Home Music Rufus Wainwright: Unfollow the Rules

Rufus Wainwright: Unfollow the Rules

On his ninth studio album of original music, Rufus Wainwright delivers a new helping of some of his signature sounds—the ones that cut straight to the heart. Unfollow the Rules, named after something his young daughter once said to him, is made up of melodies and melancholies that speak to the wounded soul, the happy soul and the forgiving soul: all of which make up the complicated, contradictory beings we all are beneath the surface.

Opener “Trouble in Paradise” is all about Vogue powerhouse Anna Wintour (“You see me here in my dress all in order/ You see me there, my hair/ A solid steel bob”), but the lyrics also work as a painful reminder that the universe doesn’t take mercy on anyone, no matter how rich or famous or perfect, and especially not during a global pandemic. “There’s always trouble in paradise/ Don’t matter if your drinks are neat or on ice,” he sings. “There’s always trouble in paradise/ Don’t matter if you’re good or bad or mean or awfully nice.”

The album’s title track, originally written for Sarah Jessica Parker’s 2018 film Here and Now, is an immensely powerful ballad about the triumphs and tragedies of growing up and getting to know yourself. “When you’re young your mind shelves stuff because it’s too horrible to handle,” Wainwright explained. “When you finally face it, you have to be mindful, deal with it delicately, not smash things up.” The lyrics reflect this theme of growth, acknowledging that we have to reclaim ourselves from the grip of other people’s perceptions. “Sometimes I feel like my brain turns to leaves,” he sings. “Unfollow the rules/ Uncover the thieves of the game.”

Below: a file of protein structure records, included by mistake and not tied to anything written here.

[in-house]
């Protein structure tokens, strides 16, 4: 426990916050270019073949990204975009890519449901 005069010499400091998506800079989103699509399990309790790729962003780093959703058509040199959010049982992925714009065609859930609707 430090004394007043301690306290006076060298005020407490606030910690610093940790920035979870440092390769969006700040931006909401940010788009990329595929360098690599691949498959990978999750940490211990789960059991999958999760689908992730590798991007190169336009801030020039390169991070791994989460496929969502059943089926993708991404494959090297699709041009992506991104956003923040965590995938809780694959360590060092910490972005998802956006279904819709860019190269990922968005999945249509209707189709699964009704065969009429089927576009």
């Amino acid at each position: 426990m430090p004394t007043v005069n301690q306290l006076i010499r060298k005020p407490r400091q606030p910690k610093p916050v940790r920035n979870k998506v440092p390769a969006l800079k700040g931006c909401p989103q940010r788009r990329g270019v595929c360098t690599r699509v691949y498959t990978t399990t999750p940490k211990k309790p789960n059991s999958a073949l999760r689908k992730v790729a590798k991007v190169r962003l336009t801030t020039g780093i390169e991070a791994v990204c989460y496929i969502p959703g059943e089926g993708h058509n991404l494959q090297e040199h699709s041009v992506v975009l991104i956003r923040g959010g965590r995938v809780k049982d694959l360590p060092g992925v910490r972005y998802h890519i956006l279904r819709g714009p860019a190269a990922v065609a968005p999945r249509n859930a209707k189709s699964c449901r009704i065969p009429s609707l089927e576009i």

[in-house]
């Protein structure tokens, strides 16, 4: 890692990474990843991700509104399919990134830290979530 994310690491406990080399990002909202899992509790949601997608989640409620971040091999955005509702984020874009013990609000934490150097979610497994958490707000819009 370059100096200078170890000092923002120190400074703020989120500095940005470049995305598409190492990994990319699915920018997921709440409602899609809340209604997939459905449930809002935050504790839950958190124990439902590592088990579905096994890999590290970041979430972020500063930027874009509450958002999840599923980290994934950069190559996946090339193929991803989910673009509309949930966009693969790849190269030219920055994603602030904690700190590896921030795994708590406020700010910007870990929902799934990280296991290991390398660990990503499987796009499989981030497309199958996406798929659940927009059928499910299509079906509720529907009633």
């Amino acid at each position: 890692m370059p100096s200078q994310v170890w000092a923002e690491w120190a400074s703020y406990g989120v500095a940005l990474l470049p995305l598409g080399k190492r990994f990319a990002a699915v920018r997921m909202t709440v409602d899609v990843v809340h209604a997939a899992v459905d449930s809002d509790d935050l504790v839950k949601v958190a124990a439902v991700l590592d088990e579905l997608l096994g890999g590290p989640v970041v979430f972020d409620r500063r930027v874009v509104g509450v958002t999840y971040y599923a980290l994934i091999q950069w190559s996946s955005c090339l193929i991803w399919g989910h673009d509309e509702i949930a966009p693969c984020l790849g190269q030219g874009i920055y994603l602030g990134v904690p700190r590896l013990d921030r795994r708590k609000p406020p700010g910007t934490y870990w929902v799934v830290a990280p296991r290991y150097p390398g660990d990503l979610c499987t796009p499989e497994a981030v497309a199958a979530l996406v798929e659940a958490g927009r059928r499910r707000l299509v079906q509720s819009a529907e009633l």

Wainwright explores a variety of different emotions throughout the record, creating a listening experience that is akin to the human experience. At once he is in pain, but then he has found the light again. On “Early Morning Madness,” he pleads with himself to end their own torturous relationship: “Early morning madness/ I’m a perfect man/ Early morning sadness/ Gotta get some rest I guess/ Gotta take some time to be well.”

On “Damsel in Distress,” he sings to a female figure that was supposedly inspired by the likes of Joni Mitchell, but the lyrics also sound like they hit home for the man singing them: “Who do you think I am? A traveler on the wind?/ I am a prince of man who was raised to soon be king/ All I can do is fight.” On “Peaceful Afternoon,” an ode to his husband of over a decade, he knows to hold on to what’s important in life: “But between sex and death and tryin’ to keep the kitchen clean/ Remember wild the roses bloom best in ruins forever after.” And on “Romantical Man,” arguably the album’s best track, he both mourns and lets go of the mother he lost: “Mother can you hear me, I’m calling you!/ Mother can you hear me, I’ve made it through.”

By the artist’s account, Wainwright wants Unfollow the Rules to symbolize “a coming together of all the aspects of [his] life which have made [him] a seasoned artist,” and his goal is to “emulate the greats of yore” who have inspired him most, such as Frank Sinatra, Leonard Cohen and Paul Simon. The difference is that Wainwright has never quite followed the rules, and that’s part of what makes him so compelling. With his ninth album, he explores the complexity of human emotions, and it’s all held together by his penchant for quiet individuality.

With his ninth album, Rufus Wainwright explores the complexity of human emotions, and it’s all held together by his penchant for quiet individuality.
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